Ellen G. White Writings

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The Spirit of Prophecy, vol. 1, Page 106

one greater than the other, and the elder should serve the younger. The first-born was entitled to peculiar advantages and special privileges, which belonged to no other members of the family.

Isaac loved Esau better than Jacob, because Esau provided him venison. He was pleased with his bold, courageous spirit manifested in hunting wild beasts. Jacob was the favorite son of his mother, because his disposition was mild, and better calculated to make his mother happy. Jacob had learned from his mother what God had taught her, that the elder should serve the younger, and his youthful reasoning led him to conclude that this promise could not be fulfilled while Esau had the privileges which were conferred on the first-born. And when Esau came in from the field, faint with hunger, Jacob improved the opportunity to turn Esau's necessity to his own advantage, and proposed to feed him with pottage, if he would renounce all claim to his birthright; and Esau sold his birthright to Jacob.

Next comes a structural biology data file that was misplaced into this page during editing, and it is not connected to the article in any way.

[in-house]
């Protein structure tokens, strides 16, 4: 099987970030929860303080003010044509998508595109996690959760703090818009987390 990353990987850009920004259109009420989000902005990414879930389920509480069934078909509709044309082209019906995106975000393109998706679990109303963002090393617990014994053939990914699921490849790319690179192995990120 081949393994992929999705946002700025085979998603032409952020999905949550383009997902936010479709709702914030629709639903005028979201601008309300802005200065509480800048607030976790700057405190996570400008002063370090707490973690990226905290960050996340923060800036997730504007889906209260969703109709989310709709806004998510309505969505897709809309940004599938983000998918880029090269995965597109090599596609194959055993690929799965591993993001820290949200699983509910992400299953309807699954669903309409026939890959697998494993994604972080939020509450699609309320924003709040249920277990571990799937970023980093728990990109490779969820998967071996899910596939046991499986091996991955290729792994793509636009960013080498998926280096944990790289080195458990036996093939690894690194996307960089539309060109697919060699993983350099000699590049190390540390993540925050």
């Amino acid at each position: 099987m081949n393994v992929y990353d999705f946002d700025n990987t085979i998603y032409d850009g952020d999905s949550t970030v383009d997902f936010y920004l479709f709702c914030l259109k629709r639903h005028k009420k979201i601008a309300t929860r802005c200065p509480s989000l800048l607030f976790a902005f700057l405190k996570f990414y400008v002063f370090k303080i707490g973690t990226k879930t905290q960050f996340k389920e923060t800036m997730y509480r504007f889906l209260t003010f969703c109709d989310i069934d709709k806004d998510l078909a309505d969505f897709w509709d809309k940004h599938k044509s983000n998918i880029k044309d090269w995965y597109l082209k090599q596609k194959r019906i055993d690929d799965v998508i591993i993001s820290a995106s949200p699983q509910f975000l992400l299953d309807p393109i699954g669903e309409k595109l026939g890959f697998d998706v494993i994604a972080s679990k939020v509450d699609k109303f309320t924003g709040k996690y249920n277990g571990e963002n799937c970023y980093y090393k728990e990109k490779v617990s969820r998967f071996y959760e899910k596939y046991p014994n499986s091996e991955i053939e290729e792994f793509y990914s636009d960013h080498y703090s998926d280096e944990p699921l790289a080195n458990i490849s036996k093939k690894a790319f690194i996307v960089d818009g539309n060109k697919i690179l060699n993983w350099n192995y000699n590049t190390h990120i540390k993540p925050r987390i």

Esau took two idolatrous wives, which was a great grief to Isaac and Rebekah. Notwithstanding this, Isaac loved Esau better than Jacob. And when he thought that he was about to die, he requested Esau to prepare him meat, that he might bless him before he died. Esau did not tell his father that he had sold his birthright to Jacob, and confirmed it with an oath. Rebekah heard the words of Isaac, and she remembered the words of the Lord, “The elder shall serve the younger,” and she knew that Esau had lightly regarded his birthright and sold it to Jacob. She persuaded Jacob to deceive his father, and by fraud receive the blessing of his father, which she thought could not be obtained in any other way. Jacob was at

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